Why would savings practices matter for reinvestment decisions?  In the absence of easy access to informal or formal credit, entrepreneurial savings might become important if liquidity needs arise.  However, the extent to which savings are channelled into the company might depend on the ease of access to these savings, where some informal practices (such as ROSCAS or saving with household members) might not offer as easy access as formal savings accounts or saving below the mattress.

What do we find?

Informed by a simple theoretical model that shows how the reinvestment probability of an entrepreneur can depend on the efficiency of the savings mechanism he has available, we relate the likelihood that a microentrepreneur reinvests her earnings to different savings practices. Our results can be summarized as follows:

  • The probability of reinvestment is higher for entrepreneurs who save than for those who do not. Specifically, entrepreneurs who save formally are nine percentage points more likely to reinvest and entrepreneurs who save informally are six percentage points more likely to reinvest than entrepreneurs who do not save.  This is of economic significance given that 76 percent of all entrepreneurs in our sample reinvest.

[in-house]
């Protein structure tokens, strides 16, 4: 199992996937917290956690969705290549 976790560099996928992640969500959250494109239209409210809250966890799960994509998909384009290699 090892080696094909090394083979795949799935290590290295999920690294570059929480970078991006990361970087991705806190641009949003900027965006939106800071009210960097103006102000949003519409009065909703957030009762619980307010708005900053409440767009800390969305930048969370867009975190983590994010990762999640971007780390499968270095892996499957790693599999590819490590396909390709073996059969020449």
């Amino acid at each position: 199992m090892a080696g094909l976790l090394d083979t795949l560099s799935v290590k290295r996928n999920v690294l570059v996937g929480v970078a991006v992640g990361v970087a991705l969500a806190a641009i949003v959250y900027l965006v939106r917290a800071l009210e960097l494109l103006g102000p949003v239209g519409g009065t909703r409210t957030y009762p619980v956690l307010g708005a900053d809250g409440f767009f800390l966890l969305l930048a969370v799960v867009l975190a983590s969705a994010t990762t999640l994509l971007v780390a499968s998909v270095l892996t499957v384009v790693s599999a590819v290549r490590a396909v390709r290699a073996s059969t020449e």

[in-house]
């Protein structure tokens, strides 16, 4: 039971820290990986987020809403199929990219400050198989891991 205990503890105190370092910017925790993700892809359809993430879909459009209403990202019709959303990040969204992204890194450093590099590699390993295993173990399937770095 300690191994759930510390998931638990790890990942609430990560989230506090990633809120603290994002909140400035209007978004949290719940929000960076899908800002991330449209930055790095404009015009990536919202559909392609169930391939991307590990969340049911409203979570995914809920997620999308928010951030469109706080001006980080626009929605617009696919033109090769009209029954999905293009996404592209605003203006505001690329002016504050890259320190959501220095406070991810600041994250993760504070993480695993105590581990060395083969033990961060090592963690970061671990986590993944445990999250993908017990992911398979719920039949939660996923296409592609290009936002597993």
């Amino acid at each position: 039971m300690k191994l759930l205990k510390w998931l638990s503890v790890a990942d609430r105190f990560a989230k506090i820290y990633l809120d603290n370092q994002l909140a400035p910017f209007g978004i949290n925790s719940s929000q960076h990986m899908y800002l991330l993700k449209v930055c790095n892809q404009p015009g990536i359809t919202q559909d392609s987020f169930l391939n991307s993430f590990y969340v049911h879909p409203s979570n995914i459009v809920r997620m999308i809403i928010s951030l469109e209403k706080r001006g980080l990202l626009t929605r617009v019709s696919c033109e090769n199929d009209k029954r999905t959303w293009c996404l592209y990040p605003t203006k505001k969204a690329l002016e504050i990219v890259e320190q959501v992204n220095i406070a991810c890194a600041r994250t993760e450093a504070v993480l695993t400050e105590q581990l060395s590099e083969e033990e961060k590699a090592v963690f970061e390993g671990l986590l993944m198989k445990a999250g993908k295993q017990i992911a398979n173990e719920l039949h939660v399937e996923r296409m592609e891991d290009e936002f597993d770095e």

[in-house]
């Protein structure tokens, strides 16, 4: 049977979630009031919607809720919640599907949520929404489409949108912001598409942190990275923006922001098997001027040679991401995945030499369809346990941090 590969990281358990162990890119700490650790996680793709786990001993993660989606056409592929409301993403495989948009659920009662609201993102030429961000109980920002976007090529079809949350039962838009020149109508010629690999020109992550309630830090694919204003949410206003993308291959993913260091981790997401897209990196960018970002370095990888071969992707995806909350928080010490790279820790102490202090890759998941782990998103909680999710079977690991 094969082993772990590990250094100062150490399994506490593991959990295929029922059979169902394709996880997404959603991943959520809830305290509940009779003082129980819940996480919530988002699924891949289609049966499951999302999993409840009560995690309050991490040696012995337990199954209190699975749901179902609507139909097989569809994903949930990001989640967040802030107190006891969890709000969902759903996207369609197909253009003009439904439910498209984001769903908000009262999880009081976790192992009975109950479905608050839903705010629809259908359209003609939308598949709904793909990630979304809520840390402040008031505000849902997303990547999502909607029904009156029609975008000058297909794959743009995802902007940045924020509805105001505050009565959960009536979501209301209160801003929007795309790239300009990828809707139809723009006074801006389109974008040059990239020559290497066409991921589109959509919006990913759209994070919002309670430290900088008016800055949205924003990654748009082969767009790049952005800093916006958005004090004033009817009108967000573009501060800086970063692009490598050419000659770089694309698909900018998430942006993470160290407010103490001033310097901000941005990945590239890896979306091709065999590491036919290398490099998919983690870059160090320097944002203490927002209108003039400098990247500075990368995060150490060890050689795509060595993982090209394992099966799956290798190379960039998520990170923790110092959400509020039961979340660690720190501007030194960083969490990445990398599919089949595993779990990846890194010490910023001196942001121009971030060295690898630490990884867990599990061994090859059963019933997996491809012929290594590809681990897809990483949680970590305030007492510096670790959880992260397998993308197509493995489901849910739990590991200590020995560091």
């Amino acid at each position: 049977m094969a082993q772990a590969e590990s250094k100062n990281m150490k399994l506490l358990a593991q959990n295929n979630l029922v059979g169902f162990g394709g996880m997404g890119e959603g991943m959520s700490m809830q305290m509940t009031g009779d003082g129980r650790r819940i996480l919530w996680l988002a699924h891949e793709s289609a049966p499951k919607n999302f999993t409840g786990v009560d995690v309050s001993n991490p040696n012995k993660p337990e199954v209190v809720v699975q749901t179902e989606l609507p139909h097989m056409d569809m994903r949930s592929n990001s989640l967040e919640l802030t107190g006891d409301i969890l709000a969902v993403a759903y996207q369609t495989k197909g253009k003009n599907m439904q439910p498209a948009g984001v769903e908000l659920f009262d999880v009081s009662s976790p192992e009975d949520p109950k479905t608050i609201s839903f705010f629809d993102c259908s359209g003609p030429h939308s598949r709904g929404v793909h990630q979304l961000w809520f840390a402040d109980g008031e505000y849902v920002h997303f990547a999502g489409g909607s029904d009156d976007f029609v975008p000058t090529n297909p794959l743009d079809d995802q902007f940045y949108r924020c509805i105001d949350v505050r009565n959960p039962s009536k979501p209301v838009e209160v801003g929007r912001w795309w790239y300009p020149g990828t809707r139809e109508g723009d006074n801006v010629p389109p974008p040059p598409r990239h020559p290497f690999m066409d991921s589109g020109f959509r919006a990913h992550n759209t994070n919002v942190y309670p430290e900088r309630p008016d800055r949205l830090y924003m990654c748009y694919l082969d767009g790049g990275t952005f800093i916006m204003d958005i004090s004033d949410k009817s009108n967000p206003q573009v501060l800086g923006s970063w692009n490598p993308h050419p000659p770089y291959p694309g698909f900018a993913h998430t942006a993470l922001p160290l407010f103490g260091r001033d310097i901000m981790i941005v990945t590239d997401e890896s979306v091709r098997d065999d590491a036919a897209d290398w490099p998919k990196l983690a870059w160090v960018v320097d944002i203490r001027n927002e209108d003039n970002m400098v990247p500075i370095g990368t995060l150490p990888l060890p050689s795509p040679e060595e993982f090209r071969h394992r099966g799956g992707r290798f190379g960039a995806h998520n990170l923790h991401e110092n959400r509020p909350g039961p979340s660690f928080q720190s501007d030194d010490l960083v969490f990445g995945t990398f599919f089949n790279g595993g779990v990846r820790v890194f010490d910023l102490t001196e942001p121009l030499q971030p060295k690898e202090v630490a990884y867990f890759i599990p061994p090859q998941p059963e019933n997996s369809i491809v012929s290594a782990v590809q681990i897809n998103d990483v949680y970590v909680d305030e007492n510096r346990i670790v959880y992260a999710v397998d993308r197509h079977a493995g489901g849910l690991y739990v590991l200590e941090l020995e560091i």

• Within the group of savers, the probability of reinvestment is higher for entrepreneurs who keep their savings in a formal bank account than for those who save informally.  Specifically, the reinvestment probability is four percentage points higher for formal savers. This difference is driven by informal savers who save with others rather than under the mattress and who are nine percentage points less likely to reinvest.